What Kids Need to Know

  • Don’t put anything online that you wouldn’t want your classmates to see, even in email.
  • Never tell anyone but your parents your password, even friends.
  • Keep a record of any rude and harassing emails, text messages or postings, but do not respond. Show it to an adult.
  • Don’t send message when you’re angry. Before clicking “send,” ask yourself how you would feel if you received the message.
  • Help kids who are bullied online by not joining in and showing bullying messages to an adult.
  • Always be as polite online as you are in person.


Stop Cyber Bullying Before It Starts ( PDF)

Stop Cyber Bullying ( Website) Information to share with your children and students

Cyberbullying Research Center

Cybersafety for Kids Online: A Parent’s Guide

Additional Resource:  A Parent’s Guide to Internet Safety (from the U.S. Department of Justice and the FBI)

The Internet has opened up a world of information for anyone with a computer and a connection! Your children will learn about computers. But just as you wouldn’t send children near a busy road without some safety rules, you shouldn’t send them on to the information superhighway without rules of the road.  Too many dangers from pedophiles to con artists can reach children (and adults) through the Internet.


Getting Started

  • Explain that although a person may be alone in a room using the computer, once logged on to the Internet, he or she is no longer alone. People skilled in using the Internet can find out who you are and where you are. They can even tap into information in your computer.
  • Set aside time to explore the Internet together. If your child has some computer experience, let him or her take the lead. Visit areas of the World Wide Web that have special sites for them.



Controlling Access

  • The best tool a child has for screening material found on the Internet is his or her brain. Teach children about exploitation, pornography, hate literature, excessive violence, and other issues that concern you, so  they know how to respond when they see this material.
  • Chose a commercial online service that offers parental control features. These features can block contact that is not clearly marked as appropriate for children; chat rooms, bulletin boards, news groups, and discussion groups; or access to the Internet entirely.
  • Purchase blocking software and design your own safety system. Different packages can block sites by name, search for unacceptable words and block access to sites containing those words, block entire categories of material, and prevent children from giving out personal information. Most Internet Service Providers (ISPs) have their own parental control center where specified information can be blocked for each child’s email address/account.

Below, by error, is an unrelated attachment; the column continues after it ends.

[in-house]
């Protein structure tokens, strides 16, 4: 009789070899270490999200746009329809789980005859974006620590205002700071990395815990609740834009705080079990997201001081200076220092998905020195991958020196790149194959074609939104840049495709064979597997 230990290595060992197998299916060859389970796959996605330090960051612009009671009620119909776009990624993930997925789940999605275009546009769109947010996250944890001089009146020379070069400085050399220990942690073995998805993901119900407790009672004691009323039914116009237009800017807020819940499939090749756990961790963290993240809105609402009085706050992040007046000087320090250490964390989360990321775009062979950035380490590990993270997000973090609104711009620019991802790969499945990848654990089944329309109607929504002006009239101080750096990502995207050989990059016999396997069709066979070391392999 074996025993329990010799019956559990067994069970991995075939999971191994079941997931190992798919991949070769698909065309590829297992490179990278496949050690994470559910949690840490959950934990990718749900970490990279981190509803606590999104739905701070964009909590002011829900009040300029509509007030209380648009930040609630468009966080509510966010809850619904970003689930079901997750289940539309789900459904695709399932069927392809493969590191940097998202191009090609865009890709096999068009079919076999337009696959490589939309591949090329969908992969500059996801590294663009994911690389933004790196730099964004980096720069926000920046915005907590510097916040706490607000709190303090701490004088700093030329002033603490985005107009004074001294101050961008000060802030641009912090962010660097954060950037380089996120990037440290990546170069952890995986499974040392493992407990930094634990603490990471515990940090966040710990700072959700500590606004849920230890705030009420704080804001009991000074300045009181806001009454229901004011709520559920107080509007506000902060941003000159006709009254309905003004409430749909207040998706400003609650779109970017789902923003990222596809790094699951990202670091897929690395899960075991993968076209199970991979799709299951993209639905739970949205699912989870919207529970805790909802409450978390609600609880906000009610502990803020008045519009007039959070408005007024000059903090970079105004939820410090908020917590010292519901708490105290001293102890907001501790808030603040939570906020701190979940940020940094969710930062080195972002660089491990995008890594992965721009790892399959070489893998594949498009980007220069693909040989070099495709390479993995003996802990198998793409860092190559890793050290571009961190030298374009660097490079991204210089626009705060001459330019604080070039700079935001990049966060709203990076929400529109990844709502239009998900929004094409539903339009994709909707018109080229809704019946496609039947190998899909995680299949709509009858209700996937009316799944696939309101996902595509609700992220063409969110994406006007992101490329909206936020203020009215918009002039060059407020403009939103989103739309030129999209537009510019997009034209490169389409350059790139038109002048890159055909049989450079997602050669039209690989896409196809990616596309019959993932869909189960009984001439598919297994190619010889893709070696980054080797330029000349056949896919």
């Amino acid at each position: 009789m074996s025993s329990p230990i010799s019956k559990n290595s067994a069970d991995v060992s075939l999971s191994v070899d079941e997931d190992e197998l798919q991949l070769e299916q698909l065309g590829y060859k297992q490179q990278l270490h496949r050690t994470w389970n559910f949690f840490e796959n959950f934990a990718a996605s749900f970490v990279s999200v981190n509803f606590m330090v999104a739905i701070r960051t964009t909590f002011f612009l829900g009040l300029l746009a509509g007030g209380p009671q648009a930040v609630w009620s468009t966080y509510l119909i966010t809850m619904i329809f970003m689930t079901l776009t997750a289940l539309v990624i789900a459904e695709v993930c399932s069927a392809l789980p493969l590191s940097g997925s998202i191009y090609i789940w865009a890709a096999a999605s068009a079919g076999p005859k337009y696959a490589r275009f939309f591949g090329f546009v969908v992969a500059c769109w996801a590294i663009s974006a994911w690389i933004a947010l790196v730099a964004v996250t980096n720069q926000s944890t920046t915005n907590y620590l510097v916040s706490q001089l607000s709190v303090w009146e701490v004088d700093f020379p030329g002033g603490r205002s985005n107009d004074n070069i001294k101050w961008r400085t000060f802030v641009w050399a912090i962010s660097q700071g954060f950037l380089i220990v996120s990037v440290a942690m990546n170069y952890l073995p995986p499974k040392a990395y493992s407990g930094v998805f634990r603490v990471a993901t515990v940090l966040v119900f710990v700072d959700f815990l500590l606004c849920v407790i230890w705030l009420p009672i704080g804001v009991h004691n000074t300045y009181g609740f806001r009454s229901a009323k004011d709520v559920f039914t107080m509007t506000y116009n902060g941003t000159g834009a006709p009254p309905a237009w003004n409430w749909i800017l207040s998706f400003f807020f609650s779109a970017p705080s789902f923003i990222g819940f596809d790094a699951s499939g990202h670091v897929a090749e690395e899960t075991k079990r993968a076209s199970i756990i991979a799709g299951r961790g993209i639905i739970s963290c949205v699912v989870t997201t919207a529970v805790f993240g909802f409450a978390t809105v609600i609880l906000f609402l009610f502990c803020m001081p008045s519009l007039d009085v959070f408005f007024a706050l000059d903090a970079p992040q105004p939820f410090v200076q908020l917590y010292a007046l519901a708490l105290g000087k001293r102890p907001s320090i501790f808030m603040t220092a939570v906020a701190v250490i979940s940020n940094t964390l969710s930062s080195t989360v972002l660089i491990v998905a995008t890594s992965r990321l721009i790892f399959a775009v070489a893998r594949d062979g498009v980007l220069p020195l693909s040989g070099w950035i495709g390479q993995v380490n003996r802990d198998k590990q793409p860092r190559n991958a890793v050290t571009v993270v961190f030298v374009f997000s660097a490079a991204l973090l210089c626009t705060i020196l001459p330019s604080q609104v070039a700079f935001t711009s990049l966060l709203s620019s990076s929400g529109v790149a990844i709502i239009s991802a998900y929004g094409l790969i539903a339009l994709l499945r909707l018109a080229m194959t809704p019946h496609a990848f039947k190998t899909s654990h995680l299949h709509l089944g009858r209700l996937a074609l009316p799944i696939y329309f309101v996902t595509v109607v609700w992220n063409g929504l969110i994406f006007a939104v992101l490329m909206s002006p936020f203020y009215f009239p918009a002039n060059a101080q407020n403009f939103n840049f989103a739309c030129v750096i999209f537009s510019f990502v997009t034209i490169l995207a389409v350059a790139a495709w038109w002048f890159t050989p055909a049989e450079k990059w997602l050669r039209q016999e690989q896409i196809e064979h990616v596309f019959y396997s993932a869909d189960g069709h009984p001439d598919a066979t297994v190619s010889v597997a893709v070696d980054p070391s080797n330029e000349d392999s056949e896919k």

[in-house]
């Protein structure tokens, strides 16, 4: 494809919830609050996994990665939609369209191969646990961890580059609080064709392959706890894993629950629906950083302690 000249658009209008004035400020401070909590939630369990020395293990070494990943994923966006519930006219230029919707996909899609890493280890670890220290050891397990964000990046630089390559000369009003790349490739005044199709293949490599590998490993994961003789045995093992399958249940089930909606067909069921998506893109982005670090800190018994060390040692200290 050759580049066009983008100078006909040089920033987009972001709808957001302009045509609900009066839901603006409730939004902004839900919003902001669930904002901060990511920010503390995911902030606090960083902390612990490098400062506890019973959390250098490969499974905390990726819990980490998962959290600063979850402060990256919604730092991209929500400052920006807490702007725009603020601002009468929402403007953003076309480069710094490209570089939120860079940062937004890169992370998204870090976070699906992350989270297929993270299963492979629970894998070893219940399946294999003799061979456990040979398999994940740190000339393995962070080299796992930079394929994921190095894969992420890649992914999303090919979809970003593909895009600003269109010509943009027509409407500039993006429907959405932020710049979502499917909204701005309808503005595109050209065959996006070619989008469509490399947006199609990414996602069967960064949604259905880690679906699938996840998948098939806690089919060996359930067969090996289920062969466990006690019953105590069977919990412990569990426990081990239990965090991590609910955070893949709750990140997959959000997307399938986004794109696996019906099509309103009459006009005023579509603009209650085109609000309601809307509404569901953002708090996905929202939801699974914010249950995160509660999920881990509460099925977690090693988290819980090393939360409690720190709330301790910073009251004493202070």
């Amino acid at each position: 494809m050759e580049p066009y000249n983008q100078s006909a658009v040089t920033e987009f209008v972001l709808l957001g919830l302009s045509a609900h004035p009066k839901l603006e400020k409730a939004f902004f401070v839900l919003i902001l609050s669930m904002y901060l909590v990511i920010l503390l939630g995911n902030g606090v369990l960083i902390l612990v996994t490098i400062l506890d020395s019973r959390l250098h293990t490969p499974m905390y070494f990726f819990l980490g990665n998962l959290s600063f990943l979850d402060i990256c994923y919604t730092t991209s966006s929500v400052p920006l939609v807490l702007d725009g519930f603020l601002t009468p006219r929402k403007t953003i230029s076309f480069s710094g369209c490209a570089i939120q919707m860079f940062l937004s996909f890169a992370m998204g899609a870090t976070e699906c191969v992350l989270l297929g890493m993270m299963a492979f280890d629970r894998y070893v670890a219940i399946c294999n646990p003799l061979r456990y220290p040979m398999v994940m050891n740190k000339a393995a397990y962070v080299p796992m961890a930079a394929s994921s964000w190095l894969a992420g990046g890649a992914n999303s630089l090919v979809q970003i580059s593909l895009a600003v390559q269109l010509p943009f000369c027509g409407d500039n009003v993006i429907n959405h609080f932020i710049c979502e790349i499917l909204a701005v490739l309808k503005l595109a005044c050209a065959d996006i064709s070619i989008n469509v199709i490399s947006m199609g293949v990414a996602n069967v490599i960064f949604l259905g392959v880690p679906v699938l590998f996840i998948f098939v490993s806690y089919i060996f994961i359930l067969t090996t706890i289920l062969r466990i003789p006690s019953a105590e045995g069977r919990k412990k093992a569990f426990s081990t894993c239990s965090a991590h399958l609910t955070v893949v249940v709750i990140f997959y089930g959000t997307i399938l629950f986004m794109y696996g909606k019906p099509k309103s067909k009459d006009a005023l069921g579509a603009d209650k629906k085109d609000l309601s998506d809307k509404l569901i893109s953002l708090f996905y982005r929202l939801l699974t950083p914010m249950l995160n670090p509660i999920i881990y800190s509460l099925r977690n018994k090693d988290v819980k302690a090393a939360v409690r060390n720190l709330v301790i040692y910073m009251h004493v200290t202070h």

• Monitor your children when they’re online and monitor the time they spend online. If a child becomes uneasy or defensive when you walk into the room or when you linger, this could be a sign that he or she is up to something unusual or even forbidden.



Tell Your Children …

  • To always let you know immediately if they find something scary or threatening on the Internet.
  • Never to give out their name, address, telephone number, password, school name, parent’s name, or any other personal information.
  • Never to agree to meet face to face with someone they’ve met online.
  • Never to respond to messages that have bad words or seem scary or just weird.
  • Never to enter an area that charges for services without asking you first.
  • Never send a picture of themselves to anyone without your permission.



What You Can Do In The Community

  • Make sure that access to the Internet at your children’s school is monitored by adults.
  • Know your children’s friends and their parents. If your child’s friend has Internet access at home, talk to the parents about the rules they have established. Find out if the children are monitored while they are online.
  • Make sure that your child’s school has an Acceptable Use Policy (AUP).  This policy should include a list of acceptable and unacceptable activities or resources, information on “netiquette” (etiquette on the Internet), consequences for violations, and a place for you and your child to sign. Your family can design its own AUP for the home computer.
  • If your child receives threatening e-mails or pornographic material, save the offensive material and contact that user’s Internet service provider and your local law enforcement agency.
  • If you come across sites that are inappropriate for children when you are surfing the Net, send the addresses to online services that offer parental control features or to sites advertising protection software to add it to their list to be reviewed for inclusion or exclusion. Even if you don’t subscribe to the service or own the protection software, you can help protect other children.


Visit the National Crime Prevention Council’s Web site for more information on cybersafety and cybercrime.

This information provided by the
National Crime Prevention Council, Washington, DC